Category Archives: Entrepreneurship

10 Best Podcasts for Solopreneurs

podcast on mobile phoneOne of the most challenging and rewarding parts of being a solopreneur is the need to be constantly learning. Of course, every day has its own lessons to teach—trial and error is the heartbeat of solopreneurship, after all. Sometimes, though, we need to turn to proven mentors and leaders who can offer wisdom from experiences that reach beyond our own.

When we run into these situations, books seem like the obvious first choice. Indeed, there’s a book out there for any problem you may encounter, whether procrastination, apathy, branding, or crippling self-doubt. Besides, shouldn’t we be reading like fiends anyway? It’s common knowledge that the most successful business leaders all share a ravenous appetite for good books.

But what solopreneur has time to read a book every week? Between brainstorming and producing and networking and marketing, it can be hard enough to make time to eat breakfast. Granted, reading is still a great habit to develop, but it may not be your primary mode of on-the-go education.

Thankfully, the world invented podcasts.  Continue reading

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How can veterans excel as entrepreneurs?

In the course of serving our nation, veterans learn valuable skills and self-discipline that they can carry through to their post-military careers. One professional path that many veterans take is entrepreneurship. 

According to the most recent U.S. Census data, in 2012, the number of veteran-owned businesses was 2,521,682 (9 percent of all companies in the U.S.). Those businesses employed over 5 million people.  Continue reading

Good leaders go positive.

by Mary Marshall, CEO Coach

be-1-300x300Good leaders know that inspiring people has a lot to do with focusing on the positive vs. the negative. Unfortunately, many of us are predisposed to focus on the negative and give it more worth or value than the positive. Alison Ledgerwood, a social psychologist does a great job in this TED talk showing us how that works.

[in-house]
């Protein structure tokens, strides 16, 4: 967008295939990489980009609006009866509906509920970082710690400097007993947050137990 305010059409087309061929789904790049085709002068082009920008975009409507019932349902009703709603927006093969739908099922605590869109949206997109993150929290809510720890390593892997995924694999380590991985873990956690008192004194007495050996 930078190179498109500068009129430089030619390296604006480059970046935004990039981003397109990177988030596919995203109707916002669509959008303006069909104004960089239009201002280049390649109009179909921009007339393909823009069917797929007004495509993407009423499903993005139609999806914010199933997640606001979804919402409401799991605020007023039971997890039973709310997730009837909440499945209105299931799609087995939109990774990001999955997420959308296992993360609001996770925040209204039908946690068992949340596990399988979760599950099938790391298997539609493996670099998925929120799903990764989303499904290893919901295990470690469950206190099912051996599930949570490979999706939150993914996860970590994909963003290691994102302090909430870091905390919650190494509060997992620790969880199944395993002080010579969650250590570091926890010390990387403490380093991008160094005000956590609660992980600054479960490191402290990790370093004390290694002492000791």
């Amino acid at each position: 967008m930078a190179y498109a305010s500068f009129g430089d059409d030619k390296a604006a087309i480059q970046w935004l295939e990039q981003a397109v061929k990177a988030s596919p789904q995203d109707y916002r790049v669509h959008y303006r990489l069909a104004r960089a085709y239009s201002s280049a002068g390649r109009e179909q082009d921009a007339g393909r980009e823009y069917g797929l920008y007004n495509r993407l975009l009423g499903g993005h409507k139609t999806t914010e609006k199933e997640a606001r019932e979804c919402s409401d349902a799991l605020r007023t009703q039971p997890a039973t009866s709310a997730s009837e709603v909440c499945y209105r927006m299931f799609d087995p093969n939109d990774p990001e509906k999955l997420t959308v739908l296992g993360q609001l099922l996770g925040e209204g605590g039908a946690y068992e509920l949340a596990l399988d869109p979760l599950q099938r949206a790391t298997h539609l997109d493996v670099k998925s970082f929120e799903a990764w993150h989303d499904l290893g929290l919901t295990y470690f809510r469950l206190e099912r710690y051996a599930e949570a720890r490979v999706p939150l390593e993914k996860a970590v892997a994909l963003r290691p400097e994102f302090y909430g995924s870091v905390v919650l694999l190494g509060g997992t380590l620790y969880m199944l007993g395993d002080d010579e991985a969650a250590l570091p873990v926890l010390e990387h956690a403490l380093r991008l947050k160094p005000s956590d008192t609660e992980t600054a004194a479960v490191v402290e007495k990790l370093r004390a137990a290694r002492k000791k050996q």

Essentially, once we focus on the negative, we are much less likely to believe anything that proves otherwise. When asked how our day was we generally start with the negative. When asked how a project is going, we typically respond with what is not working. When asked how a team is performing, we often reply with explanations of how it’s not. Who knows why we do this? Preservation perhaps?

The end result is that we are discounting that which is good and leaving opportunities for happiness out in the cold.

Read more on Mary Marshall’s website.

When you’re in business, it’s always Day 1.

leadershipI read with interest how Jeff Bezos, founder of Amazon, described his philosophy around “Day 1.”When asked what Day 2 looked like he described it as “Day 2 is stasis. Followed by irrelevance. Followed by excruciating, painful decline. Followed by death. And that’s why it is always Day 1.”

Personally, I love this approach. I mentioned it recently to a group of entrepreneurs in the Emerging Leaders class here in Seattle and it seemed to fit in perfectly with what they are working on. They have all been in business for 3 or more years and are now creating new strategic growth plans for their businesses of the future. In order to do this without all the “constraints” that experience and beliefs dictate are “true,” we have to look at it as Day 1, and then consider – what will you do differently?

Think of it like Groundhog Day. You get to keep doing it over and over again but with a different template, different knowledge, and a different environment. If you were recreating your business, what would Day 1 look like now? Who’s to say you can’t give it a try?  Continue reading